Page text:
This story first appeared in Vacations & Travel magazine, spring 2019, issue 112
Stepping on board Genting Dream in Singapore, a massive ship with 3,300 passengers and 2,000 crew, we are joined by acclaimed Australian chef Mark Best, well-known for his Sydney-based restaurant Marque. The fact that his first-ever restaurants at sea are on the ship – Seafood Grill, Prime Steakhouse and Boardwalk Burger by Mark Best – has us salivating in anticipation for what dining delights lie ahead.
“As we sail out, the view of Singapore will be on port side,” explains the captain of Genting Dream. “We’ll then head for Pulau Redang Island in Malaysia, Sihanoukville in Cambodia and Laem Chabang in Thailand. I hope you have a wonderful trip on Genting Dream.”
The top three officers on board are from Sweden but the passengers are predominantly Asian. The Genting Dream has 35 restaurant and bar concepts including the Penfolds Wine Vault where, for $26 per person, a minimum of five people can be entertained by the ship’s chief sommelier while he decants and serves premium wines creating quite a theatrical half hour. For whisky lovers an expert will immerse you in the history, provenance and spirit of the world’s finest whiskies at Johnny Walker House.
The Japanese Umi Uma restaurant provides another performance where the chef, while juggling his utensils, proudly demonstrates his teppanyaki cooking skills on the large, steel grill producing premium Japanese cuisine.
At the prestigious Prime Steakhouse by Mark Best and Seafood Grill by Mark Best, the man himself, joined us for dinner and happily shared his culinary knowledge. I took up his recommendation of lobster rendang while others chose pasta or steak. On another night we dined outside on the open deck at the Boardwalk Burger with the most delicious Wagu beef hamburgers ever.
There’s no shortage of Asian fare with, for instance, the Blue Lagoon exploring its signature noodle hawker food 24 hours a day, Snack Corner ready constantly for the occasional top-up, the Korean BBQ for lunch or dinner, the Lido international buffet featuring Indian, Halal and Chinese food and the fabulous lolly shop which has taster dishes out for potential buyers.
Placed in the cabin each morning is the Dream Daily where activities for young and old are listed along with opening hours for all facilities. Among many are the main swimming pool, water slide park, outdoor movies, a rock climbing wall, an open play mini-golf course and a ropes course where special safety attire is needed.
Importantly for many, WiFi, either standard or premium, is available for a nominal charge on a daily or full cruise basis.
Five-star treatments with special packages at Crystal Life Spa can precede the nightly singing and dancing spectacular at the Zodiac Theatre where the performers were as outstanding as the costumes.
On a large ship like Genting Dream with 19 decks, it’s noticeable how swift the lifts are with minimum waiting time despite the amount of passengers that are on board.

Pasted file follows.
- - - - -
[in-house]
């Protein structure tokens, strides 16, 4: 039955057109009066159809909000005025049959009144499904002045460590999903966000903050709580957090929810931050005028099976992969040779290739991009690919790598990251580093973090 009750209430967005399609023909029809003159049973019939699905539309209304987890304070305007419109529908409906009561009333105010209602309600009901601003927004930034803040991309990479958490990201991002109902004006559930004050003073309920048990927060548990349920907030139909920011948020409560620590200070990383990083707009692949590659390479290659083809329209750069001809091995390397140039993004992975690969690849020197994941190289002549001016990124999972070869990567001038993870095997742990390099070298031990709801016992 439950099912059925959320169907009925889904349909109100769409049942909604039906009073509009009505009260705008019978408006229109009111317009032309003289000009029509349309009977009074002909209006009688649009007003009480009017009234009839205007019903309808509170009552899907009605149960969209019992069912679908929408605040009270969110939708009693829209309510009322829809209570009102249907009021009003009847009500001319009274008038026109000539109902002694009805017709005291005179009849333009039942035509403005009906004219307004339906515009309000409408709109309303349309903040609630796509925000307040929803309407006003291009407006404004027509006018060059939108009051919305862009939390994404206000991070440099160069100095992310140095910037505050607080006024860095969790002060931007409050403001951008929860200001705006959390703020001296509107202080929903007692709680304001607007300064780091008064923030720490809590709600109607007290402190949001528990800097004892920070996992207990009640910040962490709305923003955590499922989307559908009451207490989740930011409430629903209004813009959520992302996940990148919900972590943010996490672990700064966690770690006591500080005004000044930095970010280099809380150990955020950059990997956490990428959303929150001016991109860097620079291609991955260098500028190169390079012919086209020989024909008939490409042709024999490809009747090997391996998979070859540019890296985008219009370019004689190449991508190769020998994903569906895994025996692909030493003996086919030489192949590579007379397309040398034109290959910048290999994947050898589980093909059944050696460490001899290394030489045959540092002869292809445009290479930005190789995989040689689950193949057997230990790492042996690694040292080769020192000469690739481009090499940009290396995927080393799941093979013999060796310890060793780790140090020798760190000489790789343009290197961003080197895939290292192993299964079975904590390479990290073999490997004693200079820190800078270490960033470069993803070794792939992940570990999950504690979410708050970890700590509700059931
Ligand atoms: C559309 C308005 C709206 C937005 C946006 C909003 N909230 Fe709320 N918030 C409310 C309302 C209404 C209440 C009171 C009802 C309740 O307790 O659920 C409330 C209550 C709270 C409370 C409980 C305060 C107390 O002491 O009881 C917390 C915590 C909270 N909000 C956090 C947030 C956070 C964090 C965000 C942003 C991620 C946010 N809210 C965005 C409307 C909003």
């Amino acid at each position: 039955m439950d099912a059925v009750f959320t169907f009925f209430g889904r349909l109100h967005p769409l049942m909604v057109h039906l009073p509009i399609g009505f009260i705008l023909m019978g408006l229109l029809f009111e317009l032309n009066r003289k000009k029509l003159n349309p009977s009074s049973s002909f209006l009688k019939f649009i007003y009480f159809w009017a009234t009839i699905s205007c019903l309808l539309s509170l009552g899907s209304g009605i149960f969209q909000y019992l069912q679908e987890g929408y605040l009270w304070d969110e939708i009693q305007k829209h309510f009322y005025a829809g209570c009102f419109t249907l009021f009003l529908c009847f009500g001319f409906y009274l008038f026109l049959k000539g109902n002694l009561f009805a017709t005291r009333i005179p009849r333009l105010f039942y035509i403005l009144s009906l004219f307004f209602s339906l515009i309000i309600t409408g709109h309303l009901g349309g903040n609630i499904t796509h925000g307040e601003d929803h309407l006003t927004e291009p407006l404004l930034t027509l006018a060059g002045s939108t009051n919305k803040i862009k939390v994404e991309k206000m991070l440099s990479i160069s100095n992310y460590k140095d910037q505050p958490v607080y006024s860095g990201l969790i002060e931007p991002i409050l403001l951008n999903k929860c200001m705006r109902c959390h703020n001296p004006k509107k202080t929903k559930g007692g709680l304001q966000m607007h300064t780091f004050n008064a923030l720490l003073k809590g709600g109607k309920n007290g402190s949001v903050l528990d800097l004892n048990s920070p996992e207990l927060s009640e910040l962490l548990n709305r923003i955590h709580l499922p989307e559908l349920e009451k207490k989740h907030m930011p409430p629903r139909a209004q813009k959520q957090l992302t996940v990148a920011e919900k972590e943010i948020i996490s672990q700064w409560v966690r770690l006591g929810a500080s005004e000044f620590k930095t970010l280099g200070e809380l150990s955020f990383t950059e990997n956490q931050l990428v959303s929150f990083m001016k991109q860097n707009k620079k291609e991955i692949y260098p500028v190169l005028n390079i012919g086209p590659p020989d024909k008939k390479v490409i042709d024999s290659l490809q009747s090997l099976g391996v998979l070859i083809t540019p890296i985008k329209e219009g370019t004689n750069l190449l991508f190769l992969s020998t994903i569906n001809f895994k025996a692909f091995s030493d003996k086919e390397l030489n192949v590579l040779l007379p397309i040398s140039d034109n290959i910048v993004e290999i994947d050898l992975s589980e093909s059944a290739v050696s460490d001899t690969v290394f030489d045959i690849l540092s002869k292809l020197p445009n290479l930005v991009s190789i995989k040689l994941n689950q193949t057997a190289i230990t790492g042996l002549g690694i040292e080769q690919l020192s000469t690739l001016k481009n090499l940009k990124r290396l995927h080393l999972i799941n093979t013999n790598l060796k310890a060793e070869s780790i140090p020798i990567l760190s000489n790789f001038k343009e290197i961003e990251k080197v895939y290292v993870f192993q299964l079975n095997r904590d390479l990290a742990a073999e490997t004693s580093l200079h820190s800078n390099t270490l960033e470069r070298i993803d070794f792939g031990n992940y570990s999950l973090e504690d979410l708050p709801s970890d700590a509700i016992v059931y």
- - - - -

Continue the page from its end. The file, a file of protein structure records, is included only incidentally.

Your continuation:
On the first morning of the five-day cruise, we arrive at Pulau Redang in Malaysia where tenders transport us to the beach resort. Some chose to swim in the bluer than blue water, some sunbaked or snorkelled and others sat in the shade sipping on perhaps a gin and tonic to help eliminate the humidity.
Day two was allocated to a visit to Cambodia, a country I’d never been. We docked near Sihanoukville, a 250,000-strong city which is overwhelmed with construction. The aim is to compete with other gaming cities for gambling outlets and although there are already many in operation many more are on the way. There’s construction everywhere you look. We did however, manage to get to the main beach stopping off at Meditation Temple with its two hundred steps and a sprinkling of statues. Included was a river trip through the mangroves in a small wooden boat exposing the poverty in the area with many ramshackle houses on the way. Still, as the guide said, “It’s progress which Cambodia needs.”
On the next day we were in for a busy trip from the port of Laem Chabang to one of Bangkok’s main and busiest food markets. Escorted by Mark, he bought the ingredients for his up-coming cooking presentation. On return to the ship he showed us how to make one of Thailand’s most popular dishes, larb gai. While at the market we came across a number of durian stalls where the owners cut wedges from this very smelly but apparently very nice-tasting fruit. The saying goes that they ‘smell like hell but taste like heaven’.
A totally exclusive area is The Palace. Spread across three decks, there are 142 suites including a Palace Penthouse and a Palace Villa; and Palace Deluxe Suites and Palace Suites – and all are fitted out with stocked mini bars espresso machines and to make it even more special the linen is Frette, an Italian textile company known for its luxury linens. Palace passengers receive priority embarkation, full butler service from the moment they arrive, a beverage package, a private pool and two Jacuzzis, WiFi, shore excursions and access to the specialist restaurants. On some cruises, depending on availability, there’s the opportunity to upgrade to The Palace at a moderate price.
In the meantime however, I was more than happy sitting on the balcony of my spacious stateroom with its king-size bed and comfy couch. This does the trick for me as we sail along the coastline of Cambodia and Thailand.
Genting Dream offers an excellent Asian cruise and at the end of the year, a new but smaller ship carrying 1,800 passengers, Explorer Dream will begin cruising around Australia and New Zealand.
Find out more: dreamcruiseline.com